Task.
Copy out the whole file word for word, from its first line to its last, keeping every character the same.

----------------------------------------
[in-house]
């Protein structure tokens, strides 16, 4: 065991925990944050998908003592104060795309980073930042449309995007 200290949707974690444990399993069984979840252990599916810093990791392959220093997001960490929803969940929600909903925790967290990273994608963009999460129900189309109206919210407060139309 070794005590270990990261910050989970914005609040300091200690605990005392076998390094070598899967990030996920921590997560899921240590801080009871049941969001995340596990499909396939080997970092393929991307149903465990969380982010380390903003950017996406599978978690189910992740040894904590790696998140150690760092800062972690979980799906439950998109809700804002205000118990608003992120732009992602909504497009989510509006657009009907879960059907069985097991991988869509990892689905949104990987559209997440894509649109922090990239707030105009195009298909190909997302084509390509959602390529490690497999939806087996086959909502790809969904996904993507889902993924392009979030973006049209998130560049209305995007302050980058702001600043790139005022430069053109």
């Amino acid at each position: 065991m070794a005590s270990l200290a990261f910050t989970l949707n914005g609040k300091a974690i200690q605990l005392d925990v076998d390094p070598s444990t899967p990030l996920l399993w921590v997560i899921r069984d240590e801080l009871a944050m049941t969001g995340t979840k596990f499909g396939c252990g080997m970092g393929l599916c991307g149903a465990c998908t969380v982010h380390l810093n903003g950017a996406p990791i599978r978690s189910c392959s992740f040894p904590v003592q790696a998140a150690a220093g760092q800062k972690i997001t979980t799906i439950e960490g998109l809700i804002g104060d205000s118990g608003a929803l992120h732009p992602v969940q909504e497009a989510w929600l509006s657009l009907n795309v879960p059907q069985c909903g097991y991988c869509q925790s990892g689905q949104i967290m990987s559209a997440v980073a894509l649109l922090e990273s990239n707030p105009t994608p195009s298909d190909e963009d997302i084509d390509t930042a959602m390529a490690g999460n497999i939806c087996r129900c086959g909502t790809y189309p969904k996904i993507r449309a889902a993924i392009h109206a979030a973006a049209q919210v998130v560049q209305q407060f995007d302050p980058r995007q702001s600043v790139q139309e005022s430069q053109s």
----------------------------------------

[in-house]
């Protein structure tokens, strides 16, 4: 065991925990944050998908003592104060795309980073930042449309995007 200290949707974690444990399993069984979840252990599916810093990791392959220093997001960490929803969940929600909903925790967290990273994608963009999460129900189309109206919210407060139309 070794005590270990990261910050989970914005609040300091200690605990005392076998390094070598899967990030996920921590997560899921240590801080009871049941969001995340596990499909396939080997970092393929991307149903465990969380982010380390903003950017996406599978978690189910992740040894904590790696998140150690760092800062972690979980799906439950998109809700804002205000118990608003992120732009992602909504497009989510509006657009009907879960059907069985097991991988869509990892689905949104990987559209997440894509649109922090990239707030105009195009298909190909997302084509390509959602390529490690497999939806087996086959909502790809969904996904993507889902993924392009979030973006049209998130560049209305995007302050980058702001600043790139005022430069053109």
């Amino acid at each position: 065991m070794a005590s270990l200290a990261f910050t989970l949707n914005g609040k300091a974690i200690q605990l005392d925990v076998d390094p070598s444990t899967p990030l996920l399993w921590v997560i899921r069984d240590e801080l009871a944050m049941t969001g995340t979840k596990f499909g396939c252990g080997m970092g393929l599916c991307g149903a465990c998908t969380v982010h380390l810093n903003g950017a996406p990791i599978r978690s189910c392959s992740f040894p904590v003592q790696a998140a150690a220093g760092q800062k972690i997001t979980t799906i439950e960490g998109l809700i804002g104060d205000s118990g608003a929803l992120h732009p992602v969940q909504e497009a989510w929600l509006s657009l009907n795309v879960p059907q069985c909903g097991y991988c869509q925790s990892g689905q949104i967290m990987s559209a997440v980073a894509l649109l922090e990273s990239n707030p105009t994608p195009s298909d190909e963009d997302i084509d390509t930042a959602m390529a490690g999460n497999i939806c087996r129900c086959g909502t790809y189309p969904k996904i993507r449309a889902a993924i392009h109206a979030a973006a049209q919210v998130v560049q209305q407060f995007d302050p980058r995007q702001s600043v790139q139309e005022s430069q053109s």